Since the passing of the Healthcare Reform Laws in 2010 by the US, many reactions have always emerged to support or oppose the implementation of the laws commonly known as Obamacare. Many authors have also come up to give their expert views on the implications and costs associated with Obamacare. Some of these include economic authors Jonathan Gruber and John C. Goodman. This discussion presents a comparative review of two books written by these authors – Health Care Reform: What It Is, Why It’s Necessary, How It Works written by Jonathan Gruber, and Priceless: Curing the Healthcare Crisis written by John C. Goodman.
In Jonathan Gruber’s book, Health Care Reform: What It Is, Why It’s Necessary, How It Works, the author discusses the essentiality of healthcare reforms, and what makes it the best solution to the issues affecting healthcare reform. The author also explains the possible disaster that would happen when the Congress decides to revoke the provisions of the healthcare reform laws. The author points out the poll indications that show more Americans rising against Health Care reforms. He thinks that this is because most Americans are simply ignorant of what is at stake when the healthcare reforms are scrapped off.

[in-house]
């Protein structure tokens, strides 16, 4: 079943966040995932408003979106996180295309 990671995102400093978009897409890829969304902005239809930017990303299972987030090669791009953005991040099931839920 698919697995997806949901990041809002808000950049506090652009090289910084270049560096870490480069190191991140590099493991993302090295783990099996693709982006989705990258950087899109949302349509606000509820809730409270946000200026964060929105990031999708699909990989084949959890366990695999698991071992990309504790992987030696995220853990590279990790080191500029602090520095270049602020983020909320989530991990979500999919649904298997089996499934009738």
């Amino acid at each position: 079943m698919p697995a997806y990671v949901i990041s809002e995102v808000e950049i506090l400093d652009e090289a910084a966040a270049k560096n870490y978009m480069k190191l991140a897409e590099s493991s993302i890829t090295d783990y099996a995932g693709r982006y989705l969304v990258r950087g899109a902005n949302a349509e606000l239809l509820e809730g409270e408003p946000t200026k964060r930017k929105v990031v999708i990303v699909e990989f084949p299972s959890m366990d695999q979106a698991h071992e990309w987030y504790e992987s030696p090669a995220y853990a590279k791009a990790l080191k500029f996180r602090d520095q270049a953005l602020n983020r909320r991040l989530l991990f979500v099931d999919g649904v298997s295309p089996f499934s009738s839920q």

The poll show the people have less accurate infromtion on how healthcare reform works, and the intended short and long-term consequences of the program. The author takes a step to explain the economics surrounding the means, stakes and consequences involved in the implementation of healthcare reform. He uses comic illustrations to demonstrate his knowledge of America’s need to implement healthcare reform. The author is a lead American economist who participated in the architectural design of the healthcare reform.
In comparison, the book by John C. Goodman titled Priceless: Curing the Healthcare Crisis argues against the pursuit of mainstream progressive policies. The author thinks that the desire by low-income households to get free care go against the natural dynamics between quality and prices. When prices are eliminated, quality would also be affected. Removing prices will also cause an explosion of costs in healthcare provision. Such costs include time, pain and discomfort, and long waits for appointments. The poor end up getting low opportunity costs of time. Goodman thinks that Children’s Health Insurance Program (CHIP) should be handled as part of free market and any related expenditure be made through vouchers where parents can use private or employer’s private health insurance plan to pay for their children. He also thinks that CHIP and Medicaid can be used to subsidize private insurance to increase the number of household members covered in the program. Goodman also acknowledges that quality may sometimes reduce in US hospitals, with some 187, 000 deaths occurring annually in US hospitals. He notes that removing prices in the healthcare system causes some dangers.